Hamelin Gold Excited by Multiple Tanami Prospects

THE CONFERENCE CALLER: Greenfields explorer Hamelin Gold (ASX: HMG) is hopeful of making the next major discovery in Australia’s elusive Tanami province. By Kristie Batten

Hamelin Gold’s 3500 square kilometres of ground makes it the dominant landholder on the Western Australian side of the Tanami.

Its ground sits directly along strike from Newmont Corporation’s 20 million ounce Callie mine, part of the world-class Tanami operations.

“It’s odd in an orogenic belt to have such a giant and not a string of 2-5 million ounce deposits within the same province and that’s the sort of scale opportunity we believe that Hamelin Gold has,” managing director Peter Bewick told the RIU Explorers Conference in Fremantle last week.

The reason, Bewick suggested, that another giant had not yet been found, as due to there being little to no outcrop in the region and extensive sand cover.

“You could hide pretty well anything under there,” he said.

“Given Callie has such a small footprint, we think there’s ample opportunity to hide a few Callies in 3500 square kilometres.”

Bewick said exploration is in Hamelin’s DNA.

Given the difficulty and expense of exploring in the Tanami, Bewick acknowledged the company had to be good at prediction and detection.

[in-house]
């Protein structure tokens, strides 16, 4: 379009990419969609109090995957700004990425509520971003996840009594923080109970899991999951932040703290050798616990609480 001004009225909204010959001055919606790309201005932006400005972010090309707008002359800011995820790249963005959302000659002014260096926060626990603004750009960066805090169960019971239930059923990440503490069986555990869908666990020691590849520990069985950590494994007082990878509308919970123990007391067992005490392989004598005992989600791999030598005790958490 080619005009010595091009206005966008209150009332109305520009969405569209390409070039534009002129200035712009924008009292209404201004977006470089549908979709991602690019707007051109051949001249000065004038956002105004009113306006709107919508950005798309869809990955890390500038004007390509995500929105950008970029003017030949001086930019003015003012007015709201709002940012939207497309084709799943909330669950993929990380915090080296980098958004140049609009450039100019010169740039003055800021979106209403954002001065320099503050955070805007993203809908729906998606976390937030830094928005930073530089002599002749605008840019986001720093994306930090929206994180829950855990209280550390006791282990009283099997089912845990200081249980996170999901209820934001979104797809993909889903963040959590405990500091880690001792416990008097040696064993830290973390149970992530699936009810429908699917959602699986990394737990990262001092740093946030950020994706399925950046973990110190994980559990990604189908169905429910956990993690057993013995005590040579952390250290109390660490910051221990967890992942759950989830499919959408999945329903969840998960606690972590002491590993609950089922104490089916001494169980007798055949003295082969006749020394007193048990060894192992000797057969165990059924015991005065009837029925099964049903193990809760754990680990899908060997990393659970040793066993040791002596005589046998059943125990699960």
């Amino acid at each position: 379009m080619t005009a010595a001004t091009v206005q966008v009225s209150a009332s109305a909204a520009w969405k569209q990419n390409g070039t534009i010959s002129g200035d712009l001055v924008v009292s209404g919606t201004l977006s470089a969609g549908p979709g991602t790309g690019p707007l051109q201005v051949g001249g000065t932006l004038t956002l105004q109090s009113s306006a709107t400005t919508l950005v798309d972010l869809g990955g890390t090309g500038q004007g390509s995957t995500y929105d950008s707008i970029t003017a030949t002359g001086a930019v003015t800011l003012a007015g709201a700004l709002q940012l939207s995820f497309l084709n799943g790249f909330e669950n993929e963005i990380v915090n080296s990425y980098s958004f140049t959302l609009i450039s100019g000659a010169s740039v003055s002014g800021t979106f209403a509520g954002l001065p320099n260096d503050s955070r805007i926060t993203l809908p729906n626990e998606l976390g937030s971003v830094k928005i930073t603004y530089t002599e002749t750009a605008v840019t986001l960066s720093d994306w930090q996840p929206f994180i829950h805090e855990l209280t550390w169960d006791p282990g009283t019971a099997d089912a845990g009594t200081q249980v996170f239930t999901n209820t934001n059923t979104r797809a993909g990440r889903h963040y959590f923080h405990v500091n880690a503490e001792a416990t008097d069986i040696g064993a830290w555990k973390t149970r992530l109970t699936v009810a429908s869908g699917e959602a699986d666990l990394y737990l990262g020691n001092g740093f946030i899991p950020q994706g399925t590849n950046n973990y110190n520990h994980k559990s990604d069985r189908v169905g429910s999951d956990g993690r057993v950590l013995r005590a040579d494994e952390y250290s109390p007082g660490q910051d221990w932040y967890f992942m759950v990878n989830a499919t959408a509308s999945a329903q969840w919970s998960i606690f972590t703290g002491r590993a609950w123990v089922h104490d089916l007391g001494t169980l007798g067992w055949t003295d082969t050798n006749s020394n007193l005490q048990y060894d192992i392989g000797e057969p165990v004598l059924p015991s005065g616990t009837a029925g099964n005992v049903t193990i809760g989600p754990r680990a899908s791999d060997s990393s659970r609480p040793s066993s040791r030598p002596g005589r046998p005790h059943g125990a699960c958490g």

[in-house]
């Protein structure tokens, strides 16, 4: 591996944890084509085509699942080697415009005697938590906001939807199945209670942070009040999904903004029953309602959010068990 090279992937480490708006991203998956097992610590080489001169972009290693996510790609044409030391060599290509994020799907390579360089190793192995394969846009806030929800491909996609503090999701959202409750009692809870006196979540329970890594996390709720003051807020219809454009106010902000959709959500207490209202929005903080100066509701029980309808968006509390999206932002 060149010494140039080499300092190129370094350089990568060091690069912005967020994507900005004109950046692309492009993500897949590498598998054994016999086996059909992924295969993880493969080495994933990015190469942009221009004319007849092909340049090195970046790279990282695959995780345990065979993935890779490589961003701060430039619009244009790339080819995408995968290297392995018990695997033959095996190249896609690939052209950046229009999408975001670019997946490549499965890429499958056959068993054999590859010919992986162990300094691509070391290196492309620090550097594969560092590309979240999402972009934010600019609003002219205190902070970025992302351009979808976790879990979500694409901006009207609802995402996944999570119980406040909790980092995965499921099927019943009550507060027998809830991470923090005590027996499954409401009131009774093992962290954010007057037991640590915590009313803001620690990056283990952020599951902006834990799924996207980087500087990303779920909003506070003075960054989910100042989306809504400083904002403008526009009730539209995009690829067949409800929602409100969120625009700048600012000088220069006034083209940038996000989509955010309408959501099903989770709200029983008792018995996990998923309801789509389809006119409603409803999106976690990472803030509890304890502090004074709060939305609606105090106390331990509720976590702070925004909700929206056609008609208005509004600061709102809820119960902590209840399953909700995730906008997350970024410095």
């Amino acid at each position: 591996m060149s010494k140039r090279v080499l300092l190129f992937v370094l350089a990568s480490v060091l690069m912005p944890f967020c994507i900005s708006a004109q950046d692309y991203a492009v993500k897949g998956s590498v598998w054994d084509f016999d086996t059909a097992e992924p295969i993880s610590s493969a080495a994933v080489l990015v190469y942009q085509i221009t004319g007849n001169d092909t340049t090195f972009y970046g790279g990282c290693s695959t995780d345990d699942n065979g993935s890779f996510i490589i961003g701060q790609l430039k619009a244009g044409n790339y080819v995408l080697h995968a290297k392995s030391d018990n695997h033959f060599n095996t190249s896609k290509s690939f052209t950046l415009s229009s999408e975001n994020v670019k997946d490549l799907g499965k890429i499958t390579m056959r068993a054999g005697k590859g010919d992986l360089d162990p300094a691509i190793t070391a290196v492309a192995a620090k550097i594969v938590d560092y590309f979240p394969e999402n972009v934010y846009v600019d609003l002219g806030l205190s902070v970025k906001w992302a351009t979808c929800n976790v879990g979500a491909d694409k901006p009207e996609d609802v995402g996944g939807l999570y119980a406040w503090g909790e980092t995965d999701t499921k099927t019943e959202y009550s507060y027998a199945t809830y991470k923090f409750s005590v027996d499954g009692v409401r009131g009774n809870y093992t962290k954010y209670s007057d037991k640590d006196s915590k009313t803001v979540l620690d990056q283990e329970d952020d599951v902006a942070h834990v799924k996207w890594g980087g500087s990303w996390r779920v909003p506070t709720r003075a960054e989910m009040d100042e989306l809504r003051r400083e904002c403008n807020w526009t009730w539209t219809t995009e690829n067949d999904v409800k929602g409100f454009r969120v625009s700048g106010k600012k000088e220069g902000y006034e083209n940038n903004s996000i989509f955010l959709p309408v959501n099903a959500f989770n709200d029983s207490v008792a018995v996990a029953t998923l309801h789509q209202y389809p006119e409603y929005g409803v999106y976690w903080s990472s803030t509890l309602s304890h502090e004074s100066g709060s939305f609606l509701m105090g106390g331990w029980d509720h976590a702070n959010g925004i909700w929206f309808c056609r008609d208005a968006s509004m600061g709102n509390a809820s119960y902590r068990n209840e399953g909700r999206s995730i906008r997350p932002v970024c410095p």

“Without going broke drilling holes all over the place,” he added.

The company has turned to technology to assist.

Use of CSIRO’s “groundbreaking” Ultrafine soils technology has already yielded results, identifying two large soil anomalies in the Sultan gold corridor.

Initial drilling returned an “outstanding” 7.6m at 3.2 grams per tonne from 326.2m, including 1.1m at 15.9g/t gold.

“One thing we generated was a beautiful 1km gold anomaly under sand cover with a 700m-long bedrock gold anomaly underneath,” Bewick said.

“We’re super excited to get an RC rig out here.

“This is the sort of footprint that could be sitting over a major gold system.”

However, it’s not the gold potential that caught the eye of the world’s largest miner.

Hamelin drilled a hole into a “rather weird-looking magnetic anomaly” called Hawkeye.

“What we got was not what we expected,” Bewick said.

The hole hit magmatic nickel-copper sulphides.

“It’s the first time this style of mineralisation has been identified in the Tanami,” said Bewick.

It was that result which prompted Hamelin to apply for BHP’s exploration accelerator Xplor.

Last month Hamelin found out it was one of six successful applicants out of a total of 529 companies and prospectors who applied.

As part of the program, Hamelin will receive up to US$500,000 of non-dilutive funding from BHP and receive mentoring and technical support.

There’s also the potential for additional investment and partnerships down the road.
“We’re pretty excited they’re excited,” Bewick said.

“If it’s of interest to BHP, it could be fascinating for our shareholders.”

Hamelin is well-placed for a junior explorer. Aside from the interest from BHP, global major Gold Fields and ASX 200 producer Silver Lake Resources each hold 15 per cent of the company.

Hamelin’s current market capitalisation of $11.9 million and healthy cash balance of $5.2 million (at December 31), gives it an enterprise value of just $6.7 million.